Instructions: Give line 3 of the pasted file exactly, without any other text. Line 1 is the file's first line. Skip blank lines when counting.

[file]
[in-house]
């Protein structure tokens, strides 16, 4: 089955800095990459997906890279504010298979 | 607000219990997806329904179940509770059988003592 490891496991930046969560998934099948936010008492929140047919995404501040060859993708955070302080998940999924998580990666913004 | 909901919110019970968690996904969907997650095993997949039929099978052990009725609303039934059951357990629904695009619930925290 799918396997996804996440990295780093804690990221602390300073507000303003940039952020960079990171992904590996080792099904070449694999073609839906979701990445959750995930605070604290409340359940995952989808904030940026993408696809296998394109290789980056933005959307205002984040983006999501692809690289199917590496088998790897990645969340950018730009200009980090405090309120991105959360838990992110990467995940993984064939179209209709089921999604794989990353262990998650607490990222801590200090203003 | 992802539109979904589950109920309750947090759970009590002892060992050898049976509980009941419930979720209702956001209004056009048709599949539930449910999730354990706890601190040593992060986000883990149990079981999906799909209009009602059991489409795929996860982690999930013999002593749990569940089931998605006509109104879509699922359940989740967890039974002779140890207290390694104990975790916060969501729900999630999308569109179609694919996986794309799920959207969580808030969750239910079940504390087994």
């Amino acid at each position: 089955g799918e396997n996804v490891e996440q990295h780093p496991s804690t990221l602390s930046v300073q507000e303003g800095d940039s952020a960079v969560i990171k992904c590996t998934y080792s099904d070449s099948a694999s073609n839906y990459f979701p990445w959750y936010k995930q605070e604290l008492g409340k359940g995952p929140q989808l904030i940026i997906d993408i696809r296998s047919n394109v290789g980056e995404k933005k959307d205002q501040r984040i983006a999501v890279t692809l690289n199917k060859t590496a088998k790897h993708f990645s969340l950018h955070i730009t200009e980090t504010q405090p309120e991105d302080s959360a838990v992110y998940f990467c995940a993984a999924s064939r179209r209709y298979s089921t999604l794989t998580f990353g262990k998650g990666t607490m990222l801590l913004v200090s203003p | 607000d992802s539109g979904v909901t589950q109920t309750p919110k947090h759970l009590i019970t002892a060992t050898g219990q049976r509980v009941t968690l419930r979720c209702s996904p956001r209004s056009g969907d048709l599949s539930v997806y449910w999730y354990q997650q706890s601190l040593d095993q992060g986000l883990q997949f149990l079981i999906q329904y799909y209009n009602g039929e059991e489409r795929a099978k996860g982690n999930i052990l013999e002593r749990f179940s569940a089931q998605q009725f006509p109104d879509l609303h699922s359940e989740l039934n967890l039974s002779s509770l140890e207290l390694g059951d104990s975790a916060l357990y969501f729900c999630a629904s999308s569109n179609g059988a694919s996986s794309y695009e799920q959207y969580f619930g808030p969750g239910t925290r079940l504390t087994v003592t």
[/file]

């Amino acid at each position: 089955g799918e396997n996804v490891e996440q990295h780093p496991s804690t990221l602390s930046v300073q507000e303003g800095d940039s952020a960079v969560i990171k992904c590996t998934y080792s099904d070449s099948a694999s073609n839906y990459f979701p990445w959750y936010k995930q605070e604290l008492g409340k359940g995952p929140q989808l904030i940026i997906d993408i696809r296998s047919n394109v290789g980056e995404k933005k959307d205002q501040r984040i983006a999501v890279t692809l690289n199917k060859t590496a088998k790897h993708f990645s969340l950018h955070i730009t200009e980090t504010q405090p309120e991105d302080s959360a838990v992110y998940f990467c995940a993984a999924s064939r179209r209709y298979s089921t999604l794989t998580f990353g262990k998650g990666t607490m990222l801590l913004v200090s203003p | 607000d992802s539109g979904v909901t589950q109920t309750p919110k947090h759970l009590i019970t002892a060992t050898g219990q049976r509980v009941t968690l419930r979720c209702s996904p956001r209004s056009g969907d048709l599949s539930v997806y449910w999730y354990q997650q706890s601190l040593d095993q992060g986000l883990q997949f149990l079981i999906q329904y799909y209009n009602g039929e059991e489409r795929a099978k996860g982690n999930i052990l013999e002593r749990f179940s569940a089931q998605q009725f006509p109104d879509l609303h699922s359940e989740l039934n967890l039974s002779s509770l140890e207290l390694g059951d104990s975790a916060l357990y969501f729900c999630a629904s999308s569109n179609g059988a694919s996986s794309y695009e799920q959207y969580f619930g808030p969750g239910t925290r079940l504390t087994v003592t």